On CN Tuesday, we had new episodes of:

  • Scooby Doo! Mystery Incorporated — A pretty good episode that had some laughs and a clever twist. I’m not big into shipping but the romance factor of this episode offered a nice development for both Shaggy’s and Velma’s characters. Felt a bit underwhelming at points, but definitely nothing to complain about. I give it a B+.
  • The Looney Tunes Show — Definitely better than last week’s episode, but delivered solely because literally every scene or moment with Daffy was gut-bustingly hysterical. I don’t know how they did it, but they’ve finally found what they want to do with this incarnation of Daffy and they’re making it work in every possible way. From his inevitably-memetic van, his Bob Fosse outfit, him constantly trying to sneak attack Gossamer, Daffy made this episode. Unfortunately, it seemed they were padding for time and had to add a rather weak b-plot with Bugs and Speedy which didn’t really resonate, and there was a rather unnotable Wile E. Coyote and Road Runner skit at the end as opposed to a Merrie Melodies short. When Gossamer finally sung, I wasn’t really sure what they were trying to do, but Daffy alone is enough to like this episode. Best episode of the night. I give it an A-.

On Comedy Central Wednesday, we had a new episode of:

  • South Park — “WHAT A TWEEST!” That’s literally all there is to say about this episode of South Park. Insane, off-the-wall, and legitimately shocking, there wasn’t really any straight satire as it was just a truly original and surprising story. The gags on split personalities, both actual and just Butters’ playtime personas (Porn Star Butters???), and all the jabs at Asian stereotypes were just hysterical. Something the show has been known for since its creation is how unpredictable and shocking it is. This was originally for its vulgar comedy, but now that that’s sort of become commonplace, it’s nice to see that the show can mange to remain as shocking and clever as ever. I give it an A.

On The Hub Saturday, we had a new episode of:

  • Dan Vs. — Definitely not a poor or even underwhelming episode, but it did feel like a minor step down. The jokes were funny, though quite not as laugh-out-loud funny as they should have been. They also pretty much did everything they could with Elise’s parents two weeks ago, so everything with them in this episode just seemed recycled. Nonetheless, I loved how Dan brought Mr. Mumbles with him the entire time, and the bits with the bear were entertaining. Not a bad episode but not really anything of note in the grand scheme of this show. I give it an A-.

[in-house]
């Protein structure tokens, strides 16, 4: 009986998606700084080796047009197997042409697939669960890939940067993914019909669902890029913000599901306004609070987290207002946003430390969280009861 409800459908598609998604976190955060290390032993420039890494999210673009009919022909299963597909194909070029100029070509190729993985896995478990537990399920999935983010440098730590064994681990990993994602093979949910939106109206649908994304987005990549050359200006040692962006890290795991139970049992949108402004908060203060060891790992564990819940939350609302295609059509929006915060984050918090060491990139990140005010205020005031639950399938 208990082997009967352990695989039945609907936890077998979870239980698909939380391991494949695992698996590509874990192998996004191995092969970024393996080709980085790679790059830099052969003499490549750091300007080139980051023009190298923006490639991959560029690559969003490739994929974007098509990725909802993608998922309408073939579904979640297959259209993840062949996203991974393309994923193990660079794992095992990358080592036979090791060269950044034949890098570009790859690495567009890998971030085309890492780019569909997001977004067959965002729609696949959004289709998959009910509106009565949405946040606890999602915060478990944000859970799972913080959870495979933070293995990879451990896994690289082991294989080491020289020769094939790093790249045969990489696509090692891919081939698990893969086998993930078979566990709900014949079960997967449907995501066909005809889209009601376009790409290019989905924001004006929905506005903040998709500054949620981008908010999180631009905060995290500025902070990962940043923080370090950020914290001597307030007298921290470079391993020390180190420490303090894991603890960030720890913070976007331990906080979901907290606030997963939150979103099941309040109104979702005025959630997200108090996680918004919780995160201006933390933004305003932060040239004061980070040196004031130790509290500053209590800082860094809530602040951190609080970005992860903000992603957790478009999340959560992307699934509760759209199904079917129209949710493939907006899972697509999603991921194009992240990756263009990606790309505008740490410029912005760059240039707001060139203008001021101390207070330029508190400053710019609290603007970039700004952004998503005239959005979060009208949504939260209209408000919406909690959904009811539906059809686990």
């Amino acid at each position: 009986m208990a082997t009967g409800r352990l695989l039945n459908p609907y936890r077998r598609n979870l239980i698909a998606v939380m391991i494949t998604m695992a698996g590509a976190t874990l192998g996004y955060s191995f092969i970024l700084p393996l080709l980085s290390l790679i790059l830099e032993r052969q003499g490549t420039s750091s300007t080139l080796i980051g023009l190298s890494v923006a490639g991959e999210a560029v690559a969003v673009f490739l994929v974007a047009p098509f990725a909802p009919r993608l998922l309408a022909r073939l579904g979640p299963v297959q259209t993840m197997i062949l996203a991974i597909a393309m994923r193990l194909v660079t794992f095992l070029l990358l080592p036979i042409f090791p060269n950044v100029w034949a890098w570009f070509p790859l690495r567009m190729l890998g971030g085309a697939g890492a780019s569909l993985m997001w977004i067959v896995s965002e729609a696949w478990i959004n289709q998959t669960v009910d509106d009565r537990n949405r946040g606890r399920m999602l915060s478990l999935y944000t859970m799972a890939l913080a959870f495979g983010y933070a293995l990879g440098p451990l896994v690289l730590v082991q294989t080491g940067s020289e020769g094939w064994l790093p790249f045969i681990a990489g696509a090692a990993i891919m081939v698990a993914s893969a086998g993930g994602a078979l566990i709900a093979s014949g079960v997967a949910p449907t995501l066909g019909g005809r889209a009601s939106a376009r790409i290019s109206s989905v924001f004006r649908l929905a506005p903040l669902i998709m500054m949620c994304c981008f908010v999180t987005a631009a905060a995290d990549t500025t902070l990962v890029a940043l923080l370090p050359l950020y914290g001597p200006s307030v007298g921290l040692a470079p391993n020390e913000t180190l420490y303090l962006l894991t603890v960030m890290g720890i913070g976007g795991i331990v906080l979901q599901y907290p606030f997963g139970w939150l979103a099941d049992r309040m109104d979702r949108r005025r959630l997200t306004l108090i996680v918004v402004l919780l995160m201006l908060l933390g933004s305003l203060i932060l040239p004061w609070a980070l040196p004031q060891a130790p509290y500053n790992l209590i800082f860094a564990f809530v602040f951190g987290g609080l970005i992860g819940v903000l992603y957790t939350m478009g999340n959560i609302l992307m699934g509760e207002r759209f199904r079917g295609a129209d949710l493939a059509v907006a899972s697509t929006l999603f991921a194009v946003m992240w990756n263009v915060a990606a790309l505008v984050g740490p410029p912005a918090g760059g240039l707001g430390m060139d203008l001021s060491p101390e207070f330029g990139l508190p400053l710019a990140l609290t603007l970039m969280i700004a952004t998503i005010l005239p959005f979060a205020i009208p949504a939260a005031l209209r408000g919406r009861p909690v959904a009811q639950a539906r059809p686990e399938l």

So overall, the Best of the Week were:

  1. Regular Show — “The Night Owl”
  2. South Park — “City Sushi”
  3. MAD — “TwiSchool Musical/Avenger Time”
  4. The Looney Tunes Show — “Monster Talent”
  5. Dan Vs. — “The Family Camping Trip”

That’s it for me. Yay for actually doing this on time for the first time, though I still apologize for the lack of reviews this week. Maybe next week we can have it both ways, hm? See you next time.

 

 

 

Tony here. Time for your weekly Recap of Cartoon Network’s Monday Night Line-up on the date 05/23/2011. This week the line-up consists of new episodes of  The Amazing World of Gumball, Regular Show, MAD, and The Problem Solverz. Note that this blog defines “Recap” as a short summary of the episode and a brief review/opinion of it, as opposed to the “Bit-By-Bit” recapping style of sites like TelevisionWithoutPity.com. Minor spoilers below. Let’s get started.

First on The Amazing World of Gumball: In “The Quest”, Anais’ doll is stole on the bus and taken by Tina the Dinosaur, so Gumball and Darwin go to Tina’s house to try and retrieve it. Note that I actually sort of missed a few brief parts due to not paying attention, but overall this was sort of a weaker episode. I still love these characters and I enjoy the sincerity of them–Gumball and Darwin are not mean-spirited; they are genuinely nice, well-meaning people, and that’s what this show is. Well-meaning. And rather hilarious. Not as funny as last week’s, but still a success. I give it a B+. On “The Spoon”, Gumball and Darwin are caught up in a robbery at a gas station, where they are tricked into thinking the robber is a good guy trying to gather money and items for a charity for bald people. This episode was hysterical, about on par with last week’s. Gumball’s dad as surprisingly grown on me–despite being basically a one-note bumbling dad archetype, he’s very amusing and the show knows what to do with him to get a very well-deserved laugh. Gumball’s and Darwin’s genuine childish nature is also something that I appreciate in this show; these feel like real children, and their honest obliviousness and good intentions make them both likable and hilarious. Also of note: the sausage with a mustache? Absolutely amazing. I give it an A.